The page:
On the eve of the Easter Rising, a divided Irish family is pushed to the brink of destruction. In the dark days of the First World War, tensions between Catholic Pat Dumay and his Protestant cousin Andrew Chase-White threaten to tear their family apart along political and religious lines. As Ireland moves ever closer to the deadly Easter rebellion, the family is engulfed in an epic drama of love, loyalty, and loss that will change their lives forever.
Hilary Burde was a rising star in academia until a tragic accident plunged him and his mentor and rival, Gunnar Jopling, into two decades of depression and guilt. Hilary, unable to overcome his pain, abandoned his promising career for an unfulfilling job as a civil servant. But at age 41, Hilary crosses paths again with Gunnar - initiating a series of events that will change their lives forever.
The funeral of Edward’s mother brings him home for the first time in years. Though his return rekindles his affection for his childhood home, it also triggers a resurgence of the family tensions that caused him to leave in the first place. As Edward becomes tangled in his family’s web of corrosive secrets, his homecoming tips a precariously balanced dynamic into sudden chaos. The Italian Girl is a compelling story of a man’s reunion with his estranged family, and of the tragedy that shocks them all into confronting their past.
"An artisanal book"
Father Carel Fisher’s London rectory - like his faith - is a shell. The rectory remains hollowed and broken from bombs dropped in the Second World War, while his religious passion abandoned him long ago. As Carel becomes a shut-in, his brother Marcus sets out to save him before it’s too late. Rich and complex, The Time of the Angels is a powerful story of a man’s descent into madness, and the destruction he wreaks along the way
"Stranger than fiction"
When old friends Henry and Cato reunite after years apart, they quickly become embroiled in the drama of each other’s lives. Henry, who has just returned to England as the sole heir to his recently deceased brother’s estate, quickly begins to uncover secrets buried long ago. Meanwhile, Cato, a Catholic priest, has fallen in love with the criminal Beautiful Joe, and struggles to reform him despite the thief’s continual efforts to rob him.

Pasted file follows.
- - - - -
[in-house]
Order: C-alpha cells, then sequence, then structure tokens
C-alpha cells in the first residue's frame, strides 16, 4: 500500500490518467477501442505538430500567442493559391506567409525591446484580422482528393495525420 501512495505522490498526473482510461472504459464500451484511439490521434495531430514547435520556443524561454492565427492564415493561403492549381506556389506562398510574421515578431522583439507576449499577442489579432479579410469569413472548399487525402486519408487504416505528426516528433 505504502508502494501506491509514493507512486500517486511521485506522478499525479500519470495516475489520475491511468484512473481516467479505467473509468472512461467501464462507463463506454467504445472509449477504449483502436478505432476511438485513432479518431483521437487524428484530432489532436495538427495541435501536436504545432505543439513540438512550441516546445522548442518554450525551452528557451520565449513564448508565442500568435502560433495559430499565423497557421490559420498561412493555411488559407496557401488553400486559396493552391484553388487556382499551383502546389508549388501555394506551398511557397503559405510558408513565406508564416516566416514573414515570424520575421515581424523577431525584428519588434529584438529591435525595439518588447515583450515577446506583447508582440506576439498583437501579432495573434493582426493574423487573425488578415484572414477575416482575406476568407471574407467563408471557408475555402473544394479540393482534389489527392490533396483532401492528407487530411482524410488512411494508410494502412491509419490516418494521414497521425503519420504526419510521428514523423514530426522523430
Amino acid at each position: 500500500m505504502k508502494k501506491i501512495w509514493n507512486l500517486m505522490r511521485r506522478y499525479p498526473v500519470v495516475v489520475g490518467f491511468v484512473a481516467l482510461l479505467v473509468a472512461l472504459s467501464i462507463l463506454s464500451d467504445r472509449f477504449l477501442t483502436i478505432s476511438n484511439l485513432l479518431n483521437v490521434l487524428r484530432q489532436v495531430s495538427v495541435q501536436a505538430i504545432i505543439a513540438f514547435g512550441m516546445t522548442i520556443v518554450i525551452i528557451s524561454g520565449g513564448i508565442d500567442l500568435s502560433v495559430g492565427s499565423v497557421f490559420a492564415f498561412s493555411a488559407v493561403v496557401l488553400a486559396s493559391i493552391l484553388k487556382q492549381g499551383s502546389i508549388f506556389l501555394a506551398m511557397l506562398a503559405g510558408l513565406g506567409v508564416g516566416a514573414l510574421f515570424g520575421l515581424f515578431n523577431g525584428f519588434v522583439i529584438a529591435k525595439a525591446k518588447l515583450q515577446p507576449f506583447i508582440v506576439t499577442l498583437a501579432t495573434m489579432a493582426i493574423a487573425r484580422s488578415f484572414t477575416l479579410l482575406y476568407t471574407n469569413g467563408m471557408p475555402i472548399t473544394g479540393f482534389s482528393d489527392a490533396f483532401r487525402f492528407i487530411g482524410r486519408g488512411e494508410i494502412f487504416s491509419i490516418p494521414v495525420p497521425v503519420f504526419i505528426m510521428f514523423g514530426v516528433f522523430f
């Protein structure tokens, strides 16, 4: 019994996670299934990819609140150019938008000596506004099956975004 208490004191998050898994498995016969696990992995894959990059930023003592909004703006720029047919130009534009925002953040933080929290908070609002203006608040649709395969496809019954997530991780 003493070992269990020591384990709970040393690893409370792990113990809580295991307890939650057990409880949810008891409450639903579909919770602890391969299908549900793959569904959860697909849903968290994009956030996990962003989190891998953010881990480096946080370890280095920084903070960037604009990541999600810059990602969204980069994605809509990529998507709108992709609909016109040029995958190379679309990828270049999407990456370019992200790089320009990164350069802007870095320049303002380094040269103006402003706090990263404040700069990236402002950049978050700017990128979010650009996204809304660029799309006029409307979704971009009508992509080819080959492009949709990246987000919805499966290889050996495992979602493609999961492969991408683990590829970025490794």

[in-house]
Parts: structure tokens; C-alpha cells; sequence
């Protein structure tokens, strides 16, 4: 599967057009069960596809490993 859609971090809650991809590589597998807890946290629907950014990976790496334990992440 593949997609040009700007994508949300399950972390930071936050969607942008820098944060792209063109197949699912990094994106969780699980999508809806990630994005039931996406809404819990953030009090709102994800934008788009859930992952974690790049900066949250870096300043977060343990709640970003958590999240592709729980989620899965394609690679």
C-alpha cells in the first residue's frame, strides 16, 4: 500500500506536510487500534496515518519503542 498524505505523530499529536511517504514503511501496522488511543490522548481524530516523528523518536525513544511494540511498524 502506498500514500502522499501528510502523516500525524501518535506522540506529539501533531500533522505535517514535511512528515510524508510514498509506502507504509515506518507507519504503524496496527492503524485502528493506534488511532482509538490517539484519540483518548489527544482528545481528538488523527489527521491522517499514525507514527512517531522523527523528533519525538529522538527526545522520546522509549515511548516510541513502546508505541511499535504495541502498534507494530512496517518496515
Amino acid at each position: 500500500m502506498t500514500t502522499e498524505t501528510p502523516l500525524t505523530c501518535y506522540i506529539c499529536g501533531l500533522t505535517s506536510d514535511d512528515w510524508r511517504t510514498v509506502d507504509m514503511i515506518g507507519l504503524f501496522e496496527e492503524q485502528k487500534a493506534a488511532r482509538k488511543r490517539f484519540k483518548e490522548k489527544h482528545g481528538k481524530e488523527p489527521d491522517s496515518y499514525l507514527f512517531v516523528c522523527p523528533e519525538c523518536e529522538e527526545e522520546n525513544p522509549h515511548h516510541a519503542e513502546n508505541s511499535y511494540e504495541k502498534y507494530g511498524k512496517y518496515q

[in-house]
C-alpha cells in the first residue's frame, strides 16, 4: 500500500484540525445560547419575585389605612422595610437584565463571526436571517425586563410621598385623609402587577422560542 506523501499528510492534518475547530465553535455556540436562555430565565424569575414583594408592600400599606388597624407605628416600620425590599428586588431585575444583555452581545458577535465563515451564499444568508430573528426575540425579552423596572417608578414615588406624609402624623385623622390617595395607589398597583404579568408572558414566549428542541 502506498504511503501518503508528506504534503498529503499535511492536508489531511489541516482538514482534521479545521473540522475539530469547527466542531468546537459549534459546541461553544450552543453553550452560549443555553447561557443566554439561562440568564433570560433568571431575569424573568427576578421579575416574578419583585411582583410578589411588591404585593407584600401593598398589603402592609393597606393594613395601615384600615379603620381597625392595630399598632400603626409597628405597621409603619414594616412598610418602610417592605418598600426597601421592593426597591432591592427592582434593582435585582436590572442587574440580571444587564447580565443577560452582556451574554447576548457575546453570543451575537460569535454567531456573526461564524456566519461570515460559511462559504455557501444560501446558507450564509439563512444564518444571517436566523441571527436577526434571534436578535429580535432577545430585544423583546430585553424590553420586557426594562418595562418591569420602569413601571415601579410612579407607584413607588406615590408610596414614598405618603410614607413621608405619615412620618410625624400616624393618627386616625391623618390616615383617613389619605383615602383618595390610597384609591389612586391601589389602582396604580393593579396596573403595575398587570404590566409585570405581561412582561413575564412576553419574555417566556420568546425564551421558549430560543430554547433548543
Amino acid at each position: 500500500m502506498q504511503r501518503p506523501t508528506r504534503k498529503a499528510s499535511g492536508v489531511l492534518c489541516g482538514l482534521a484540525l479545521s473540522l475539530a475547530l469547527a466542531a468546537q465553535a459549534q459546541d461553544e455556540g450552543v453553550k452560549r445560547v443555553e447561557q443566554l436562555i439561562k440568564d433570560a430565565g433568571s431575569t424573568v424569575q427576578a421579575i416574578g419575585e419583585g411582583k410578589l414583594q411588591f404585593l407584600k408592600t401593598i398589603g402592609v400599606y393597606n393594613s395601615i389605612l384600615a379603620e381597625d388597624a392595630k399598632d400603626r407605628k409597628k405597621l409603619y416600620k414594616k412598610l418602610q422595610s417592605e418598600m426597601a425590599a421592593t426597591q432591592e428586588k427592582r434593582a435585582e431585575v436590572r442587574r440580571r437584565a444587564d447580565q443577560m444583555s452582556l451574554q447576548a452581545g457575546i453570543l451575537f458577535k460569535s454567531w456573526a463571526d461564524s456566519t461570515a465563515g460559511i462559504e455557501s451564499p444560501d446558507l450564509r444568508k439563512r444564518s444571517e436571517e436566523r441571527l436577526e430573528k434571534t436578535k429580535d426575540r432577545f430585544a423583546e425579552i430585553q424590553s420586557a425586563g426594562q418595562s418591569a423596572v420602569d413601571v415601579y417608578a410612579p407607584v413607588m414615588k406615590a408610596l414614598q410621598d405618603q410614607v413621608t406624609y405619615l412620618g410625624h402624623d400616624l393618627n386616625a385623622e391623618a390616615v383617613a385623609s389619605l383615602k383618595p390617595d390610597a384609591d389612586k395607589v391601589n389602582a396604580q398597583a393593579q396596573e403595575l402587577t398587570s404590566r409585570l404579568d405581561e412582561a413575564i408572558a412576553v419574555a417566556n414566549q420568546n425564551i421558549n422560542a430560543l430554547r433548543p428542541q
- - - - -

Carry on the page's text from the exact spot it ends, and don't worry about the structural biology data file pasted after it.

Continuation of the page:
"Reader makes it impossible to follow."
When George McCaffrey’s car plunges into a canal with his wife still inside, nobody knows whether George is to blame. Nobody, that is, except an Anglican priest who happened to witness the whole thing. And when George’s former teacher, the charismatic philosopher Rozanov, returns to town, George’s life begins to spin wildly out of control.
"A Trip Down a philosophical Lane"
Stuart Cuno has decided to become good. Not believing in God, he invents his own methods, which include celibacy, chastity, and the abandonment of a promising academic career. Interfering friends and relations question his sincerity, his sanity and his motives.
"A Squabble of Smartypants"
Businessman Mischa Fox has wealth, charisma, and an uncanny ability to influence those around him. When he moves to buy a small feminist magazine in London called the Artemis, Mischa becomes entangled in the lives of the Artemis’s editor, Hunter, his sister, Rosa, and her boarder, Annette, as well as their circle of friends. As Mischa instigates a series of ominous events that will change their lives, Murdoch’s masterful prose brings these rich characters - and their darkly humorous troubles - to vivid life.